The Fitbit Ace 2 only tracks basic metrics (steps and sleep) to encourage kids from being active. There are no age-inappropriate stats such as calories burned or heart-rate monitors, which seems to be an overkill on a device meant for children.

Once the child reaches 13 years of age, a change in the Fitbit account will start to give other metrics like calories burnt, body weight and fat, as well as tracking options for females.

The child can see his/her stats from the clock face. By simply swiping up, kids can check  out the steps taken, active minutes, steps taken this hour, sleep duration, and the number of hours you met your hourly activity goal. The wearer’s complete history is also accessible via the Fitbit app.

  • Sleep tracking

Like a good number of other fitness trackers, the Ace 2 does come with the ability to track your child’s sleep, but because it lacks a heart rate monitor, it isn’t as accurate. Nevertheless, the monitor is still able to detect when the child does go to sleep, and can track how long they’ve been asleep, as well the anytime they spent tossing and turning during the night.

The recommended number of sleep hours for children below the age of 13 is 9 to 12 hours, and the Ace 2’s default setting is 9 hours. As with any setting on the device, you as the parent can change this setting to suit your needs. This tracker is meant to help your child achieve their sleeping goals. You can set bedtime reminders to have them go to bed at a consistent time. You can also set alarms to wake them up gently with the device vibrating in the morning.

  • Kid-appropriate UI

The user interface of the Fitbit Ace 2 makes it more interesting and motivating for kids to reach their activity goals.

There are quick animated monsters, rocket ships and other cute status notifications that pop up to illustrate a child’s progress. These visual “badges” mark their milestones and hopefully push them to the next goal.

  • Parental Control

Setting up the tracker will require the parent to set up a profile for their child in their main account. Fitbit saw it fit to separate the profile into two views; the Parent View, with information that a parent can digest, and a Kid View to cater to the children.

The Parent View allows the parent to see their own stats alongside those of their children. You can still focus on the child’s activity by going into the Family View feature and clicking/tapping on the child whose stats you’d like to see. This will give you information on the number of steps they’ve taken that day, as well as any friends they might have added.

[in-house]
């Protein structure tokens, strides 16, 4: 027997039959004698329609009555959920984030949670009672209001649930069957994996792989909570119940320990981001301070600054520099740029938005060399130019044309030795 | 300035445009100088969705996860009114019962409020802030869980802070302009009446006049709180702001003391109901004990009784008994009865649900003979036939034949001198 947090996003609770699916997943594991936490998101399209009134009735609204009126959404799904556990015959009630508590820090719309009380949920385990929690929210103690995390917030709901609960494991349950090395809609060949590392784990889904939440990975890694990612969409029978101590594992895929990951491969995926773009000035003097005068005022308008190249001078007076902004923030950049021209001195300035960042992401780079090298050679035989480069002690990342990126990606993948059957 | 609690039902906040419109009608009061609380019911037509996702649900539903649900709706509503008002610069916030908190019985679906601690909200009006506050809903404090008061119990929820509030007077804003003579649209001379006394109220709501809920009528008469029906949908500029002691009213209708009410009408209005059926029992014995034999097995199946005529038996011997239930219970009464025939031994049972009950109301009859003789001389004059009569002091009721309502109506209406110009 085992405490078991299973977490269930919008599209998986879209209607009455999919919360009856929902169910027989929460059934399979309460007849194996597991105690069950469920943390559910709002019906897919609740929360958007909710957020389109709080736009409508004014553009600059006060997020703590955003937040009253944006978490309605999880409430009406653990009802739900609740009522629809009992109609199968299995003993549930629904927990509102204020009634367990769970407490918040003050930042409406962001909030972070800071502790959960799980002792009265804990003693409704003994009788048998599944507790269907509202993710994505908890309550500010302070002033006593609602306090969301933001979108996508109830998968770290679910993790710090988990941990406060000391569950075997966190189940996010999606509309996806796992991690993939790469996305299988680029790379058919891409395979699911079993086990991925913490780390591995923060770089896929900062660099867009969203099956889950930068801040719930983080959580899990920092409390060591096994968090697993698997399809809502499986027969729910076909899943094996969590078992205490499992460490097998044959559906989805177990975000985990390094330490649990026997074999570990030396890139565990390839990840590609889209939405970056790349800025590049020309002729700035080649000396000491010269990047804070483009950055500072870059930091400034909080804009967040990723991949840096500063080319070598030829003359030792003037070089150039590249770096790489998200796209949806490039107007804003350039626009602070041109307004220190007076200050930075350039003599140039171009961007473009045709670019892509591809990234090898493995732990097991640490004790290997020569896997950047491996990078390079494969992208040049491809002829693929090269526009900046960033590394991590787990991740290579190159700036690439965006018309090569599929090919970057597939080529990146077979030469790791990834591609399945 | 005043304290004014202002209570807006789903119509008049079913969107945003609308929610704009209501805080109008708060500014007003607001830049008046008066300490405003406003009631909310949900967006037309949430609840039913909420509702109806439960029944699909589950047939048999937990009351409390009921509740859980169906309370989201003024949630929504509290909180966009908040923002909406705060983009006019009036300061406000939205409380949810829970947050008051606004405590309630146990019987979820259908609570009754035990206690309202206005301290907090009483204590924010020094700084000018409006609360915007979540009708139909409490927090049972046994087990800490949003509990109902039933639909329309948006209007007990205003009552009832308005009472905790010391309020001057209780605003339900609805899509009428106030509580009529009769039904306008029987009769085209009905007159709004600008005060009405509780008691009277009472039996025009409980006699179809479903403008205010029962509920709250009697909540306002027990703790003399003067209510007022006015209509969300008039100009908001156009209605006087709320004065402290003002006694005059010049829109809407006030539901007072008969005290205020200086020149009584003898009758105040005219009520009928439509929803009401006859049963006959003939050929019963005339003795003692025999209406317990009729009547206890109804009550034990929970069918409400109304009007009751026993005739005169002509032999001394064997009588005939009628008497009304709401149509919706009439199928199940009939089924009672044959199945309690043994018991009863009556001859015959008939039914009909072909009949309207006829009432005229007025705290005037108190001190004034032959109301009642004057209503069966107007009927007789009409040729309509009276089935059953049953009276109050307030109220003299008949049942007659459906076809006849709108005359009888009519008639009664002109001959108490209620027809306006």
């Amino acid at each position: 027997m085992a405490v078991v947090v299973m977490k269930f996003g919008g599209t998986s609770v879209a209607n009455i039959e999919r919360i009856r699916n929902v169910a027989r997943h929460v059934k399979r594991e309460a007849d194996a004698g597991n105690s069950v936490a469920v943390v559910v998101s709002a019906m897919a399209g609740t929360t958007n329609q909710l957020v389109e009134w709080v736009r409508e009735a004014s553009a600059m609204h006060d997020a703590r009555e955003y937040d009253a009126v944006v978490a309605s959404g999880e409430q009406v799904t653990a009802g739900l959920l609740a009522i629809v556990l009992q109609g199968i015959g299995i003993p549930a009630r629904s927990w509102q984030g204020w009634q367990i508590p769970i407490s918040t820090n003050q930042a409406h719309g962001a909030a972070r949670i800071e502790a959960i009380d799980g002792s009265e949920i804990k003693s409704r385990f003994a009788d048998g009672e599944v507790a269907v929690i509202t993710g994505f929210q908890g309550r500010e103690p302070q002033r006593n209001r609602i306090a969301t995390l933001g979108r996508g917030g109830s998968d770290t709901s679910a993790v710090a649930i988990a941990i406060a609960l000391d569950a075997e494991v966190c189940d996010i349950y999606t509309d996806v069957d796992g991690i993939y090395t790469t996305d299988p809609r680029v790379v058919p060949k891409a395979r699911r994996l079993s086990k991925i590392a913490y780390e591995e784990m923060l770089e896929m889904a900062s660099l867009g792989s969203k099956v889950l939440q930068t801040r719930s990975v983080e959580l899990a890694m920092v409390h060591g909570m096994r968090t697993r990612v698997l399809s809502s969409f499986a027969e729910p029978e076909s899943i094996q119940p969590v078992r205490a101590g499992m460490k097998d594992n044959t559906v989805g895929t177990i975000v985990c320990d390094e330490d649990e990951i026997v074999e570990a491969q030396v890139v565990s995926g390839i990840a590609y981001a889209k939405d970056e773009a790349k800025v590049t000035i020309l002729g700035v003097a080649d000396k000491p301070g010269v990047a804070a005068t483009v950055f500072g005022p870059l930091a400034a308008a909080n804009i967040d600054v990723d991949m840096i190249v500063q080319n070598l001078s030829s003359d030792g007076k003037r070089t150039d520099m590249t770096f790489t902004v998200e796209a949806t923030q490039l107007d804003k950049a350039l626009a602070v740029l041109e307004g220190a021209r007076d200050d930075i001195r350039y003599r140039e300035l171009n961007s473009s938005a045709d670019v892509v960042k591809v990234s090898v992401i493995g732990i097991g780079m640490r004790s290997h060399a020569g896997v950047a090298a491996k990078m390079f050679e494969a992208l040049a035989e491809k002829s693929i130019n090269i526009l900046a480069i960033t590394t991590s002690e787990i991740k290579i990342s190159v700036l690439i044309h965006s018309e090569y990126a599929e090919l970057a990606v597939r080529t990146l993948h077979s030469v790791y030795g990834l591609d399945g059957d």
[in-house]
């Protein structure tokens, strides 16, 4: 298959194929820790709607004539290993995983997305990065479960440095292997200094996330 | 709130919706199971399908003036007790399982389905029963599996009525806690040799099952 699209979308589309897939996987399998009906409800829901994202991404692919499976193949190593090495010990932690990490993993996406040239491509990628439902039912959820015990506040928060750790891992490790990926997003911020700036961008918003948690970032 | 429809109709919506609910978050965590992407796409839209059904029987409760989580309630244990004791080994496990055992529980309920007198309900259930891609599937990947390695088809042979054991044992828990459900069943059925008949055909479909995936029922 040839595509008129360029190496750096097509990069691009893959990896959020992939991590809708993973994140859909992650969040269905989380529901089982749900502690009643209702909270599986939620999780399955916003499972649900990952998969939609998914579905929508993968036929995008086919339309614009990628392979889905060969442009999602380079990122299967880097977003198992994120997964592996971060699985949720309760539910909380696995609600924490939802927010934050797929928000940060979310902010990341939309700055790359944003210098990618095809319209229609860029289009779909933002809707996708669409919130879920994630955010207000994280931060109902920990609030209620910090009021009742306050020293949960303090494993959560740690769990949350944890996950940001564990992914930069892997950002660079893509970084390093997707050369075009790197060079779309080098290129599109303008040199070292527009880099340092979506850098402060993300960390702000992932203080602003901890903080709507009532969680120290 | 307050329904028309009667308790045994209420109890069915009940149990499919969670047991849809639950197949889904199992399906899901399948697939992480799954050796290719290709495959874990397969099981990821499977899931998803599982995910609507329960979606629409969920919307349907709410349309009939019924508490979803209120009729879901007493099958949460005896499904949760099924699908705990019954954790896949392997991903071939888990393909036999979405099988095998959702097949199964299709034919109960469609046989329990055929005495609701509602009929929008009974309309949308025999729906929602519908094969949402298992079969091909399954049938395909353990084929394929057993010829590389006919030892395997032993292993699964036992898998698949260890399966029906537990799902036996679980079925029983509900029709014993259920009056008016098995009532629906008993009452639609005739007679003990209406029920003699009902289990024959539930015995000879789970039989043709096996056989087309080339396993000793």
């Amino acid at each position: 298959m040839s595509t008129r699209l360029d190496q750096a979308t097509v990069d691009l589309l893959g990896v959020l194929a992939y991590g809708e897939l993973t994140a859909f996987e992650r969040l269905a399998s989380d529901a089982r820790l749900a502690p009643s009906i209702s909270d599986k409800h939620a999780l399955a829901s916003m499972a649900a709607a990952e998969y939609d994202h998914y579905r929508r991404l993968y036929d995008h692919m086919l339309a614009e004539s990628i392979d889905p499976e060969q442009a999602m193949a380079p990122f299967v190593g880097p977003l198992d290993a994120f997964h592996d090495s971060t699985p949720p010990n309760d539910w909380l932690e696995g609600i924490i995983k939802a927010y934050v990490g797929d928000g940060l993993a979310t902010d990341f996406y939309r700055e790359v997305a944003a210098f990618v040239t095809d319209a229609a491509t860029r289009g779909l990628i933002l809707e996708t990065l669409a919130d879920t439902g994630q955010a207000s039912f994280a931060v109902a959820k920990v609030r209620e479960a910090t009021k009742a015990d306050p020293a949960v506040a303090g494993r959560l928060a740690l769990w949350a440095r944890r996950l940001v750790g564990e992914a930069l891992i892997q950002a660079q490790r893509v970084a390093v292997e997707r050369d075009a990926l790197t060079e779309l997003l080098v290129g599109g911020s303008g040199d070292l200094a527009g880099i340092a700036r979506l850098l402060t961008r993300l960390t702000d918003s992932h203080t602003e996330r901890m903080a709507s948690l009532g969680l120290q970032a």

The Kid View displays the same information that is displayed on the fitness tracker. It can also show how much time was spent sleeping, the quality of the sleep and the schedule. From here, you child can also change the clock faces on the fitness tracker’s display.

  • Direct Messaging

Anyone included in the family account could send personal messages and emojis via the app to motivate one another.

If you’re familiar with other activity trackers for kids, there’s one thing that’s missing in both Fitbit Ace devices – there are no options for games built into them.

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  • Water resistant up to 50 meters under water
  • The device is light, making it barely noticeable when the child is deep in activity
  • It is quite easy to use and navigate, even for children
  • Upgraded with a touchscreen
  • A good battery life. Lasts three or four days with the child fidgeting around with the screen and settings. Can last five days if left generally untouched.


  • Aside from the tracking, the device does not offer children challenges that they can complete, preferring instead to wait for the child to reach their daily targets on their own
  • Does not track distance
  • No heart rate monitor
  • No SpO2 sensor
  • No GPS

Fitbit Ace 2 versus Fitbit Ace

Design-wise, the Fitbit Ace looks like the traditional adult-geared Fitbit Alta, while the Ace 2 takes a more modern, wider design. Both are fit for rough day-to-day activities, but only the Ace 2 has waterproofing. The original Ace is only splash resistant IPX7 rated.

Ace 2 is easier to use because of its touch screen feature, while the original Ace was built with only a B&W OLED tap screen. Both devices are compatible with smartphones and their battery life has the same 5-day max capability.

When it comes to activity tracking, Ace and Ace 2 are very similar. They track steps, sleep and daily goals. The metrics saved for both devices are basic, so don’t expect heart rate monitors or any other fancy sensors. There’s parental controls and rewards, no matter the version of Fitbit Ace you choose.


Many Fitbit fans have been waiting a long time for the kid version, so when the original Ace was launched, the love for this device was quite expected. And because it only took Fitbit a year to release the second Ace model, people mistakenly assume that the Fitbit 2 is always the better version.

If you’re on a budget, this newer Ace 2 is slightly more inexpensive than the first Ace.

Go with Fitbit Ace 2 if kids love playing in muddy puddles, swimming, and are literal energizer bunnies. This was designed with ruggedness and the kinder-age kids in mind who are physically active, but won’t be bothered by taking care of their devices.

Stick with the Fitbit Ace if your child is a pre-teen and is already conscious about taking care of gadgets. The first-generation Ace is only splash-proof, but mostly have the same 3-axis accelerometer, vibration motor, and lack of fancy sensors as the Ace 2.

For kids almost 13 years old, any other Fitbit line (such as the Inspire HR) would be better since it includes heart rate monitoring and special features  not found in the Ace models. Plus, the designs of the other Fitbit trackers are more toned down to match the personalities of teenagers and young adults.